Remarkable Ohio

Results for: second-great-awakening
130 W. Mill Street
Circleville

, OH

In 1870, African American men in Circleville attempted to vote in municipal elections. Despite the recent ratification of the Fifteenth Amendment, pollsters refused their votes on the basis that state law forbade them from receiving the ballots. The Second Baptist Church was the site of a meeting of 147 African American men seeking redress. Together with Republican leaders these men produced petitions that were sent to the United States Senate and House of Representatives. These petitions gave the Republican Party the grounds to introduce bills to enforce the Fifteenth and Fourteenth Amendments. The passage of the Enforcement Act of 1870 imposed criminal penalties for interference with the right to vote and also helped to shift power and authority from the individual state legislatures to the centralized Federal government.

Near 388 Bryn Du Drive
Granville

, OH

On this bluff lies one of the two great animal effigy mounds built by Ohio’s prehistoric people. Shown here, Alligator Mound is a giant earthen sculpture of some four-footed animal with a long, curving tail. Archaeologists believe the animal is perhaps an opossum or a panther, but not an alligator. The earthwork is approximately 250 feet long, seventy-six feet wide, and four feet high. Like the Great Serpent Mound in Adams County, Ohio, Alligator Mound is not a burial mound. The Newark Earthworks, built by the Hopewell people between 100 B.C. and A.D. 400, are three miles to the east. Scholars do not know who built Alligator Mound, but it may be the work of the Hopewell.

101 E Main St
Eaton

, OH

The current Preble County Courthouse, the third courthouse erected on this site, was designed by noted architect and Preble County native Harvey Heistand. Its cornerstone was laid on March 17, 1917, with a copper box containing a bible, historic papers, and other memorabilia placed under the stone. Upon completion, the building was dedicated on September 10, 1918, with three thousand people attending the ceremony. Designed in the Neo-Classical style, the exterior was constructed of Indiana Bedford limestone with ten immense columns that extend upward from the second floor. Above the colonnade, a dentiled entablature is inscribed, Salus Populi Suprema Lex, meaning “The health of the people is the supreme law.” The façade is enhanced with a bricked courtyard flanked by balustraded terraces. [continued on other side]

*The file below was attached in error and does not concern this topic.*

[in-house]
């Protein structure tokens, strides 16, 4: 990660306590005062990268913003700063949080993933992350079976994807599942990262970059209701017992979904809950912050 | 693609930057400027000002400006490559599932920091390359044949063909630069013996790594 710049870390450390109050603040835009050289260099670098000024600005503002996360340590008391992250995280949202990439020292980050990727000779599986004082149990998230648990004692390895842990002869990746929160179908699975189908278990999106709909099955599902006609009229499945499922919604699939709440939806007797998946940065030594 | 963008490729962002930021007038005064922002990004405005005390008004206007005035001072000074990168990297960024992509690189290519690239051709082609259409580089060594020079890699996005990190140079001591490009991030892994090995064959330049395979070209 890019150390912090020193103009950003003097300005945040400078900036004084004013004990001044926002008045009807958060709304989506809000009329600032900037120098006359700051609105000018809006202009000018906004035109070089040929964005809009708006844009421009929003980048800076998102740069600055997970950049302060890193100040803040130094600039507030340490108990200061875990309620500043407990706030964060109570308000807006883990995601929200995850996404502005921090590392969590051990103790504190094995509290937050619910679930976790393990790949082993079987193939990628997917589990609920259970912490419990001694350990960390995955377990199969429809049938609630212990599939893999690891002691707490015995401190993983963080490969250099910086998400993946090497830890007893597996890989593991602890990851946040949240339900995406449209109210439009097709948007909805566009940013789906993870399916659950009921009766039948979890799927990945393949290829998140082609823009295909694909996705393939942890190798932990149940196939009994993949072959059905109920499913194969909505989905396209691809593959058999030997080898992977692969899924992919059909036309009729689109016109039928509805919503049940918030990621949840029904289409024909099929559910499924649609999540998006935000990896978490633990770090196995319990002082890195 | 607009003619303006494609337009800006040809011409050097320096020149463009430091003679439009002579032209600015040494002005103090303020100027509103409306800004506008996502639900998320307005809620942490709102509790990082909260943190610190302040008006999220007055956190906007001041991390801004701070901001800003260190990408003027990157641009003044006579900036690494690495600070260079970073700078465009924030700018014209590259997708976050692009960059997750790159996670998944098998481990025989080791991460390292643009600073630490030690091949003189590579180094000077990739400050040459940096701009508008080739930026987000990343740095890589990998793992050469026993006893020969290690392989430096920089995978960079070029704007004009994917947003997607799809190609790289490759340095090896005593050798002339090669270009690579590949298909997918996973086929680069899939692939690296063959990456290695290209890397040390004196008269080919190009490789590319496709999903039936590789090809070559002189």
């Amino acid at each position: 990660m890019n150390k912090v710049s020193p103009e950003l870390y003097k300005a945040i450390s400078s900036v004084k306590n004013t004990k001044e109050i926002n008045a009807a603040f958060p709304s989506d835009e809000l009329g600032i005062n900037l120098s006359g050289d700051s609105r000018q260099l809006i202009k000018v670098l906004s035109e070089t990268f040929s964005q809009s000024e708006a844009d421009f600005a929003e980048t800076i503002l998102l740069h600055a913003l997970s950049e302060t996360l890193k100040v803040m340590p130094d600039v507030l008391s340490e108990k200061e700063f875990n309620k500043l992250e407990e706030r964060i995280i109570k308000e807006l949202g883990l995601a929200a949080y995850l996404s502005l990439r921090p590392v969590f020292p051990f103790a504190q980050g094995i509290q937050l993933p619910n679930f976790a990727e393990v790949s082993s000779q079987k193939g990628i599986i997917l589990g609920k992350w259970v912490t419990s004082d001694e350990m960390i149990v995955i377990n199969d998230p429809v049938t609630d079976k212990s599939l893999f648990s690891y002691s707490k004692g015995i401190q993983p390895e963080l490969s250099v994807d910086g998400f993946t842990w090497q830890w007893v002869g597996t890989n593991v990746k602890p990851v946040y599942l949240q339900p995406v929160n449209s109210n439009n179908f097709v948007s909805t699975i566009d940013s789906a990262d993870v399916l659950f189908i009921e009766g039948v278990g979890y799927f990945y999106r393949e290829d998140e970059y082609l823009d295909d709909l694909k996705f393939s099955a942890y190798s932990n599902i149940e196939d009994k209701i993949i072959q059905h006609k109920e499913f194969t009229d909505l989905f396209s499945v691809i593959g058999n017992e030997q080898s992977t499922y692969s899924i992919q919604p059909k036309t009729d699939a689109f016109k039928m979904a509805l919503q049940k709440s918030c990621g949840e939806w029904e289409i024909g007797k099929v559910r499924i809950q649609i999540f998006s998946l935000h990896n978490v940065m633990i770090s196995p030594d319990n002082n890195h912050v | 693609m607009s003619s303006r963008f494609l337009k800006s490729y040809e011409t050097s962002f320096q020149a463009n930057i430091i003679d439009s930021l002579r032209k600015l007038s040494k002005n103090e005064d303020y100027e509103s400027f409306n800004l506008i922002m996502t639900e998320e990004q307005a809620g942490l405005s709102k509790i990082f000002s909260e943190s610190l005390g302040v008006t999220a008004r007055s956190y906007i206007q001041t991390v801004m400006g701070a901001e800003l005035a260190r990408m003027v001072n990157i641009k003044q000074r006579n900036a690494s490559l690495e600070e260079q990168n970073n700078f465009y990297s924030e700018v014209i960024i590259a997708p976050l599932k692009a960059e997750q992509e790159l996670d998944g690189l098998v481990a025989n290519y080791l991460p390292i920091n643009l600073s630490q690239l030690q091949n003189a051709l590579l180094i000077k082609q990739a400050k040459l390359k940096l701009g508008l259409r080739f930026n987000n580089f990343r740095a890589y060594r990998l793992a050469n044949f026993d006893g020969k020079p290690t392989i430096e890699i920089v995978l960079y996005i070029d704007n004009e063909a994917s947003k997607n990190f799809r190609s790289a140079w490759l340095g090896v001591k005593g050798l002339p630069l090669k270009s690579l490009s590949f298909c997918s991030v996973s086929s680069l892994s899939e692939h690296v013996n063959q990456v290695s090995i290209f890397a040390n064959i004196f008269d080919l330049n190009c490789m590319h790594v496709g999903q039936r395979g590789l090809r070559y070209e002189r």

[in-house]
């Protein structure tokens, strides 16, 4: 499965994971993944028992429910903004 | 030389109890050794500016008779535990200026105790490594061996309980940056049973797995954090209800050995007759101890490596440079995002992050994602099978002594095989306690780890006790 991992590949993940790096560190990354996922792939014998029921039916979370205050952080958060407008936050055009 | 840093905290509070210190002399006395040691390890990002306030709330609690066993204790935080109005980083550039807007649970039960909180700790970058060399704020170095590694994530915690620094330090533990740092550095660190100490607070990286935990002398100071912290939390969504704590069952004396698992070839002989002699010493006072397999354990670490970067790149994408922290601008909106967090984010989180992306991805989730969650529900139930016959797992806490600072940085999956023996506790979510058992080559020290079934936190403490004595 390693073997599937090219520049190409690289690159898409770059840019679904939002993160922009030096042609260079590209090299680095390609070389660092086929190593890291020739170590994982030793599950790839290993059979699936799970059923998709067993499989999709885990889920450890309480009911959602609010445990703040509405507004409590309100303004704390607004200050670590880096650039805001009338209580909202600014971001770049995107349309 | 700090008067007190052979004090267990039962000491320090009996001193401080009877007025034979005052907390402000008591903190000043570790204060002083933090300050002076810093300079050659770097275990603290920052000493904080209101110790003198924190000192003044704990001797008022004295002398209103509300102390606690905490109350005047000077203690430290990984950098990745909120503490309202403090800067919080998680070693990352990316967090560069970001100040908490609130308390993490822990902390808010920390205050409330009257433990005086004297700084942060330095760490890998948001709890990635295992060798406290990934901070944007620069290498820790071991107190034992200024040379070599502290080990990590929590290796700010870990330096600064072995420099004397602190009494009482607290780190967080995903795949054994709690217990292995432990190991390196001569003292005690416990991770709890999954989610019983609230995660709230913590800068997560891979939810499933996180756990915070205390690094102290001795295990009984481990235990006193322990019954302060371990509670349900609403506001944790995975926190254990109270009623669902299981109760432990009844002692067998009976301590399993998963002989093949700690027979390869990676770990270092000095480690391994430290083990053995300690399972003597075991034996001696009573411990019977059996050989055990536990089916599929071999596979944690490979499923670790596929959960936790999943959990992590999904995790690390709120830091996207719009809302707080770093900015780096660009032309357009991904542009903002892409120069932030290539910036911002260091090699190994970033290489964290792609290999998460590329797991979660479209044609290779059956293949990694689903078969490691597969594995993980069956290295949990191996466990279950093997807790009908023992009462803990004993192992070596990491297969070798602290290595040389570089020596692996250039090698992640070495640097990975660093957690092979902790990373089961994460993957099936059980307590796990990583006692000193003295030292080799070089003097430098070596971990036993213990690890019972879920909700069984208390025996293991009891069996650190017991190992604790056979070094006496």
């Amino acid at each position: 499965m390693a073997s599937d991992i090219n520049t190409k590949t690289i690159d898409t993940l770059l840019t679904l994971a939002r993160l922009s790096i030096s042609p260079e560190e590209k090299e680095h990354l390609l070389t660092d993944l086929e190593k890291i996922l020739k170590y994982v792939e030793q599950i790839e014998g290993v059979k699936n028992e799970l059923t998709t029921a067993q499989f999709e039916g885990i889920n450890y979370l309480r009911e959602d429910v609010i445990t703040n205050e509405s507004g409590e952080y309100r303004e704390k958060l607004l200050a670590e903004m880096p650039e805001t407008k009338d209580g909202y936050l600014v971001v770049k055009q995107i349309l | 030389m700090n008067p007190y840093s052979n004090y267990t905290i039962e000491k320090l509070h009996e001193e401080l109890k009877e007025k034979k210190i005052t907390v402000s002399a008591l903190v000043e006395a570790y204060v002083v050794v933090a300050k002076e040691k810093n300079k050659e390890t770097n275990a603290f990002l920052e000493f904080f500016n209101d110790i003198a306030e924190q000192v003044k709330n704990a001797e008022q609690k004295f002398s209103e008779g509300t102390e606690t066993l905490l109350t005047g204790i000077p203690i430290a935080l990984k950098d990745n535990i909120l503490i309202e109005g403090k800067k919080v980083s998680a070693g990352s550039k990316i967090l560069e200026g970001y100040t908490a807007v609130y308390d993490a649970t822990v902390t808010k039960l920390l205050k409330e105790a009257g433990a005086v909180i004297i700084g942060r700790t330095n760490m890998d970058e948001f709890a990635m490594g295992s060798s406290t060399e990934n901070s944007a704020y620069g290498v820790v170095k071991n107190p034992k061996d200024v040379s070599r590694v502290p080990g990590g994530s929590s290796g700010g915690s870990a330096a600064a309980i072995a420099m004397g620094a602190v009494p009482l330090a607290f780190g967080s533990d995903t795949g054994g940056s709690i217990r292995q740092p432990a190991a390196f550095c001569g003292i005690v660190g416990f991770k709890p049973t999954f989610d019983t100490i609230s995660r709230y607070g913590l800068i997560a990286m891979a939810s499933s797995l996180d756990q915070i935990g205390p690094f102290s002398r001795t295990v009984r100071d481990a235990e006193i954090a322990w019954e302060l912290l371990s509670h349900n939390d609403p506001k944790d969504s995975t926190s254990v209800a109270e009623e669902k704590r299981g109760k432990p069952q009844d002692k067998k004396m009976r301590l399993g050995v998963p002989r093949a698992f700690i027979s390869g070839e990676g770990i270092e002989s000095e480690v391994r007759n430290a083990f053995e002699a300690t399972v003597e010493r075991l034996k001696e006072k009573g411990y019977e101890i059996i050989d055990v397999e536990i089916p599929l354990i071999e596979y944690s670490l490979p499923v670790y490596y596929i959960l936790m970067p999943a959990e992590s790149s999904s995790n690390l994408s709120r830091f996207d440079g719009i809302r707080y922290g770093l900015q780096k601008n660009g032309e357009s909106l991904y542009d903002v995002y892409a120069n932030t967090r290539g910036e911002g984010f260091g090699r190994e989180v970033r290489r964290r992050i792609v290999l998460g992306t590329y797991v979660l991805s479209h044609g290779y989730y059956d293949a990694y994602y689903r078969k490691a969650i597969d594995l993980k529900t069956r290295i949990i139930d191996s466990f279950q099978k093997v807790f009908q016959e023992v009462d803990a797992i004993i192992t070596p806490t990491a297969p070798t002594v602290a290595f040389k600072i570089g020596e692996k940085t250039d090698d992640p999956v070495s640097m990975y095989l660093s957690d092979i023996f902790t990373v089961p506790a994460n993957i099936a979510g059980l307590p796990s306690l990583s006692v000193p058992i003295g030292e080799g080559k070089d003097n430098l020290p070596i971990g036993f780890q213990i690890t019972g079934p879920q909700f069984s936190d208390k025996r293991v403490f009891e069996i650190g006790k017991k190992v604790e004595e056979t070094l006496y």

6646 US 127
Bryan

, OH

Pulaski and Pulaski Township in Williams County are named for Casimir Pulaski, a Polish cavalry officer who died to win America’s independence from Great Britain during the Revolutionary War. Charged with attempting to kidnap the king of Poland, Pulaski (1747-1779) fled to Paris and then to America in 1777, met General George Washington, and joined the colonies’ struggle. At the Battle of Brandywine, Pulaski covered the American retreat with a daring charge at pursuing British forces. After Brandywine, the Continental Congress commissioned Pulaski a Brigadier General of Cavalry. Pulaski later resigned his command and petitioned Washington to organize what came to be known in March 1778 as Pulaski’s Legion.

6100 Pymatuning Lake Road
Andover

, OH